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ERIC Number: ED214470
Record Type: RIE
Publication Date: 1982-Mar-20
Pages: 18
Abstractor: N/A
Reference Count: 0
ISBN: N/A
ISSN: N/A
Value Orientations and the Effects of Professional Schools on Students.
Forsyth, Patrick B.; Danisiewicz, Thomas J.
The extent to which value orientations of professional students differ by occupational groups and by the socializing effects of professional schools on students was assessed. Approximately 1,150 students in nine major doctoral-granting universities participated. Based on work by Bengtson (1975), a humanism/materialism score was constructed for each professional student by summing scores for respect or recognition, attractive appearance, financial comfort, possessions, sense of accomplishment and skill, and by subtracting scores for a world at peace, service, and ethical life. Collectivism/individualism scores were constructed by summing scores for an exciting life and personal freedom and by subtracting scores for religious participation, loyalty to one's own, and patriotism. Three groups of students were distinguished: full-fledged professions (law and medicine); semi-professions (education, nursing, social work, and librarianship); and private enterprise professions (engineering and business administration). The private enterprise professional student scored on the humanist end of the continuum, whereas full-fledged and semi-professional students scored on the materialist end. The full-fledged professional students were relatively collectivist while the semi- and private enterprise students appeared more individualist. Members of the semi-professions appeared to be relatively materialist and individualist. There was no evidence of systematic differences in value orientations of professional student as they progress through their preparatory programs. It is suggested that the findings challenge some popular beliefs about professionals and professional students. A value ranking questionnaire is appended. (SW)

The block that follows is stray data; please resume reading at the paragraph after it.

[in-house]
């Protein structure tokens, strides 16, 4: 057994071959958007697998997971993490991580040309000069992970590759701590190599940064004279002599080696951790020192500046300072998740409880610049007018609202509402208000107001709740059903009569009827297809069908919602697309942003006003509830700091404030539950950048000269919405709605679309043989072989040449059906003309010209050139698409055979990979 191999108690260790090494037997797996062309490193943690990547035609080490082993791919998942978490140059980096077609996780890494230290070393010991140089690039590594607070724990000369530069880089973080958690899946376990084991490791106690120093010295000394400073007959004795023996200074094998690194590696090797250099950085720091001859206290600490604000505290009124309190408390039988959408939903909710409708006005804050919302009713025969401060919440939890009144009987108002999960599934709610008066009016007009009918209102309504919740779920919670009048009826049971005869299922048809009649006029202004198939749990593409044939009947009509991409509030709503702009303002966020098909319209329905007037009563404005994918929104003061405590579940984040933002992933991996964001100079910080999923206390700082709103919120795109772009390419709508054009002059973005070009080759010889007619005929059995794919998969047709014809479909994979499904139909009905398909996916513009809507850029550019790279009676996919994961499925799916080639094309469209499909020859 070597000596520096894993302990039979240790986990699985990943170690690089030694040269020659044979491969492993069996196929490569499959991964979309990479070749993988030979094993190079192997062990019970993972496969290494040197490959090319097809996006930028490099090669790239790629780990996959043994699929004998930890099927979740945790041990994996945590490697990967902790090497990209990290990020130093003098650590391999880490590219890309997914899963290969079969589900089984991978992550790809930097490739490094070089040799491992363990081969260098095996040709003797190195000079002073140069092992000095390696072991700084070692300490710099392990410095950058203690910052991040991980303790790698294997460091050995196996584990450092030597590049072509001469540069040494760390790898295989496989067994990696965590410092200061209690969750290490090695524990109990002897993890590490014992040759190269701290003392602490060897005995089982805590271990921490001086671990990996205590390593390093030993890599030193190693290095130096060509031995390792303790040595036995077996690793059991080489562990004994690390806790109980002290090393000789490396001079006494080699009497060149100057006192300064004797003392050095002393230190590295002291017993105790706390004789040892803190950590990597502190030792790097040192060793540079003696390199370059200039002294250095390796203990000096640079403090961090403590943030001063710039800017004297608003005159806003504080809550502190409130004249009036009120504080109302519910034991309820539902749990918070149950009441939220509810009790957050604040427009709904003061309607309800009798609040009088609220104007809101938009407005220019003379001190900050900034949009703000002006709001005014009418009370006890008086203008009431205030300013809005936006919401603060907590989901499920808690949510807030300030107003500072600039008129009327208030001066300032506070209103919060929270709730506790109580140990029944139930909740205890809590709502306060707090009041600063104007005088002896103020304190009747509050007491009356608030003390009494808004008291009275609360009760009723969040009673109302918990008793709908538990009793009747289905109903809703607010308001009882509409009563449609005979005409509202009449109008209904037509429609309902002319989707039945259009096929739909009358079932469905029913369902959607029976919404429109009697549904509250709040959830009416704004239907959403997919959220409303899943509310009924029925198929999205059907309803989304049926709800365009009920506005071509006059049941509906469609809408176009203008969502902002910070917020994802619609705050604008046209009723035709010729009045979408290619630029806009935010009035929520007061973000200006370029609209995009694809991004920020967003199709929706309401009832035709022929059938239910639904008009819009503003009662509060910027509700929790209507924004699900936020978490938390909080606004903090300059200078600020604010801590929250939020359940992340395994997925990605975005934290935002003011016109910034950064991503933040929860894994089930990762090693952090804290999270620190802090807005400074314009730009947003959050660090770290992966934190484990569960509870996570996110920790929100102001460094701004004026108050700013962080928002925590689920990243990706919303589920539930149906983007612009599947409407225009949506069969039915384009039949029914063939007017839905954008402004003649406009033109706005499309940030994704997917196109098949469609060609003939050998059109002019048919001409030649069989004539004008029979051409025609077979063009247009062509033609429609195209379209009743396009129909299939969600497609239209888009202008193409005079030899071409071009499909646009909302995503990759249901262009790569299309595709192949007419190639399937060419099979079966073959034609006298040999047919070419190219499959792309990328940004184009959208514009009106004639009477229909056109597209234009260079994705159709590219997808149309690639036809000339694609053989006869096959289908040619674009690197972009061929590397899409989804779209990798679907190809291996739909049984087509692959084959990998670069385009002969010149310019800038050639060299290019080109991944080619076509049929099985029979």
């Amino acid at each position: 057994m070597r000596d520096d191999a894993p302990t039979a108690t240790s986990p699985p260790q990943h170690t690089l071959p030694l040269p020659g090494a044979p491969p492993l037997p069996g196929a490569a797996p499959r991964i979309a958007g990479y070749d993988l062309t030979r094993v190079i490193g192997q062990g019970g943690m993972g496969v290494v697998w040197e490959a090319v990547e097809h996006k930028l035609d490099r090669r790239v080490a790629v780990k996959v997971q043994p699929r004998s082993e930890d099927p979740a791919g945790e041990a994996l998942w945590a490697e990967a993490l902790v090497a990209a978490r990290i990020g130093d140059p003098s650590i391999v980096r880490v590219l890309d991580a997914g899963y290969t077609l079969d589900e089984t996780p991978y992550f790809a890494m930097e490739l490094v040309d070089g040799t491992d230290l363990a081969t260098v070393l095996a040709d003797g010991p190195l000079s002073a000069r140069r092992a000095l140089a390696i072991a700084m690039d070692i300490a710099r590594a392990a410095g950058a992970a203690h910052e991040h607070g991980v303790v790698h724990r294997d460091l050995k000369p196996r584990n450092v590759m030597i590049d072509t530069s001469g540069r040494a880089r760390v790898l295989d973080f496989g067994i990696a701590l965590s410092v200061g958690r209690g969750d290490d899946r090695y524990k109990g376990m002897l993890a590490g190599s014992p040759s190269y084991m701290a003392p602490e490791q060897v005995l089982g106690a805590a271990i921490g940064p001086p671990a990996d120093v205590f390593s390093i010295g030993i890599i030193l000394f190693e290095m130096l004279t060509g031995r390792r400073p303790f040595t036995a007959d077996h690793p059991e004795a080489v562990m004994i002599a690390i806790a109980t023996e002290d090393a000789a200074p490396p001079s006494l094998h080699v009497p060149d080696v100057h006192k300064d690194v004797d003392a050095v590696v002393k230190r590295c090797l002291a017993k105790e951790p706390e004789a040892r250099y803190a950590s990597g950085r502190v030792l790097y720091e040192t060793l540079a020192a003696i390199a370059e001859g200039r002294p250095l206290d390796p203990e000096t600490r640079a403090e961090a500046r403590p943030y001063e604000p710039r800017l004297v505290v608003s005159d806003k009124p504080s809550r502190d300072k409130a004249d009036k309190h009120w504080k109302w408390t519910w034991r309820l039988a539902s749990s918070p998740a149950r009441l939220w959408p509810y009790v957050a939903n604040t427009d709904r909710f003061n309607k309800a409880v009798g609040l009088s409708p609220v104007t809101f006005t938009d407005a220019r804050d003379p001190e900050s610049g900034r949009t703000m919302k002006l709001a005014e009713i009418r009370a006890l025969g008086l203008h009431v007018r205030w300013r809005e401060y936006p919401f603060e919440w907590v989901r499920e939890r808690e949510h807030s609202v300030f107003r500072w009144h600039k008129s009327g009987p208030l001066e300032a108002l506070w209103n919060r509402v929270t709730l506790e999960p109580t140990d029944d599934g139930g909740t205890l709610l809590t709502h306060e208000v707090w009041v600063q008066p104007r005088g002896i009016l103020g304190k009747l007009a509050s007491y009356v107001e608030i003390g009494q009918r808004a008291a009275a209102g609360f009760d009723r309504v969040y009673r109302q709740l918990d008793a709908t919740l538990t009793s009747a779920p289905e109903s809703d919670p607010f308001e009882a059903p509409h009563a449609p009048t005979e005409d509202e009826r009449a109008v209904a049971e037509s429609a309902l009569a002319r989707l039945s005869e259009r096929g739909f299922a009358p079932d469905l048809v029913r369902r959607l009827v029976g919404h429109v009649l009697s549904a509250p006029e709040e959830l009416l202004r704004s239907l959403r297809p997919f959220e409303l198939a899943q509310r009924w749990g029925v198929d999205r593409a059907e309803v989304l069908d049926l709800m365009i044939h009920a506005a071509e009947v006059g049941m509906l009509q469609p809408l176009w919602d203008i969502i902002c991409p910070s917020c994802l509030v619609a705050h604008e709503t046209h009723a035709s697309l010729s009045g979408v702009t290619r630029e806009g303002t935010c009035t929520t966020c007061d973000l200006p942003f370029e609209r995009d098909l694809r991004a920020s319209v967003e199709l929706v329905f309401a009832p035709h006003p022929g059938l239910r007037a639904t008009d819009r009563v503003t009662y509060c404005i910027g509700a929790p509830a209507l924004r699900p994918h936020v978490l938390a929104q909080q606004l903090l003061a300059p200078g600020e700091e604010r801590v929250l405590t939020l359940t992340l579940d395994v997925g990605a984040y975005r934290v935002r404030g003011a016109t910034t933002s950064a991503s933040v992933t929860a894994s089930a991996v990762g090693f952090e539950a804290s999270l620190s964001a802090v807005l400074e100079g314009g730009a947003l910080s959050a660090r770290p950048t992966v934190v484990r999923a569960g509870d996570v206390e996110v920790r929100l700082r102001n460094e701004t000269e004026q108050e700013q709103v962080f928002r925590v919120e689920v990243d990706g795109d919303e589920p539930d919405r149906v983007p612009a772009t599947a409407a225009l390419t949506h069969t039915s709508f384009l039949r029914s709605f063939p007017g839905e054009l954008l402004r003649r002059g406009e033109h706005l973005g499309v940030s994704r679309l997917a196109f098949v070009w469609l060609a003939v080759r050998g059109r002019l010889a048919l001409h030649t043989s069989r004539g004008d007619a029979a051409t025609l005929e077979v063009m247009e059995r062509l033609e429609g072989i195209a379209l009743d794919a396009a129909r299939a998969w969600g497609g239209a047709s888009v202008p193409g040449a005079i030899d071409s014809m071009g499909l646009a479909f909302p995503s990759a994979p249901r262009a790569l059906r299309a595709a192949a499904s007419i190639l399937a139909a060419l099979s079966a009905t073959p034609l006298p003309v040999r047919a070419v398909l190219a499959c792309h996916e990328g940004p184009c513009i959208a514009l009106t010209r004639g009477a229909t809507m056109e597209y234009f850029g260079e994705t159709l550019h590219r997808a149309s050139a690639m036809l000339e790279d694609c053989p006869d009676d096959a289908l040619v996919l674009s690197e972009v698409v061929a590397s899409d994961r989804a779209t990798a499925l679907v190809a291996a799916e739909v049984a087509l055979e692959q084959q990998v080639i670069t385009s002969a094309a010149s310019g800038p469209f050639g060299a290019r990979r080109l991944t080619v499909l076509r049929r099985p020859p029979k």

Publication Type: Speeches/Meeting Papers; Reports - Research
Education Level: N/A
Audience: N/A
Language: English
Sponsor: N/A
Authoring Institution: N/A
Identifiers: N/A
Note: Paper presented at the Annual Meeting of the American Educational Research Association (New York, NY, March 20, 1982).